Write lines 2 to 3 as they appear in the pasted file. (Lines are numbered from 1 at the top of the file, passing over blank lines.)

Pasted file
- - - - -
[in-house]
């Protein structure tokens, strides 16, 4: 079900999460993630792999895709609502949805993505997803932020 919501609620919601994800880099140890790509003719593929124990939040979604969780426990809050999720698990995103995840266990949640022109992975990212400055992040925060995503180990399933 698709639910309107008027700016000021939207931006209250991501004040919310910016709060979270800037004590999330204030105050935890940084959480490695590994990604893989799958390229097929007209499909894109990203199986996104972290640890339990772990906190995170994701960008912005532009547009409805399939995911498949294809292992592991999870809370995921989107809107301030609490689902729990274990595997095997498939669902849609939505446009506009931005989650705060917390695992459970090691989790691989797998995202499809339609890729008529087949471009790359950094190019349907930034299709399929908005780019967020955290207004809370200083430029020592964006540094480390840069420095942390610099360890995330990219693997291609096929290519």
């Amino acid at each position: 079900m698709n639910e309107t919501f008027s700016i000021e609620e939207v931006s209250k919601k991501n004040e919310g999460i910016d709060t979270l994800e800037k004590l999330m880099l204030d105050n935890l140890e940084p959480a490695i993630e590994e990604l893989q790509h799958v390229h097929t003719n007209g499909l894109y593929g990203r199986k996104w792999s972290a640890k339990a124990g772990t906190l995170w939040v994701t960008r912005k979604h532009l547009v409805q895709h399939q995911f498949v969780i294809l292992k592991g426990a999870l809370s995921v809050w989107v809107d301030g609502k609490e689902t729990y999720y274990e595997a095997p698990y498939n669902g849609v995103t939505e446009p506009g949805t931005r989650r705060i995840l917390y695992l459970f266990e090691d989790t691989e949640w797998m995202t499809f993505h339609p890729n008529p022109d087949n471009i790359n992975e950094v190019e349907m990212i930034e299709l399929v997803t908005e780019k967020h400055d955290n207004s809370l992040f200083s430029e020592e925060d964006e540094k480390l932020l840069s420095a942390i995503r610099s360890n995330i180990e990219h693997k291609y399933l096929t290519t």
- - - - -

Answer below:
């Protein structure tokens, strides 16, 4: 079900999460993630792999895709609502949805993505997803932020 919501609620919601994800880099140890790509003719593929124990939040979604969780426990809050999720698990995103995840266990949640022109992975990212400055992040925060995503180990399933 698709639910309107008027700016000021939207931006209250991501004040919310910016709060979270800037004590999330204030105050935890940084959480490695590994990604893989799958390229097929007209499909894109990203199986996104972290640890339990772990906190995170994701960008912005532009547009409805399939995911498949294809292992592991999870809370995921989107809107301030609490689902729990274990595997095997498939669902849609939505446009506009931005989650705060917390695992459970090691989790691989797998995202499809339609890729008529087949471009790359950094190019349907930034299709399929908005780019967020955290207004809370200083430029020592964006540094480390840069420095942390610099360890995330990219693997291609096929290519």
């Amino acid at each position: 079900m698709n639910e309107t919501f008027s700016i000021e609620e939207v931006s209250k919601k991501n004040e919310g999460i910016d709060t979270l994800e800037k004590l999330m880099l204030d105050n935890l140890e940084p959480a490695i993630e590994e990604l893989q790509h799958v390229h097929t003719n007209g499909l894109y593929g990203r199986k996104w792999s972290a640890k339990a124990g772990t906190l995170w939040v994701t960008r912005k979604h532009l547009v409805q895709h399939q995911f498949v969780i294809l292992k592991g426990a999870l809370s995921v809050w989107v809107d301030g609502k609490e689902t729990y999720y274990e595997a095997p698990y498939n669902g849609v995103t939505e446009p506009g949805t931005r989650r705060i995840l917390y695992l459970f266990e090691d989790t691989e949640w797998m995202t499809f993505h339609p890729n008529p022109d087949n471009i790359n992975e950094v190019e349907m990212i930034e299709l399929v997803t908005e780019k967020h400055d955290n207004s809370l992040f200083s430029e020592e925060d964006e540094k480390l932020l840069s420095a942390i995503r610099s360890n995330i180990e990219h693997k291609y399933l096929t290519t």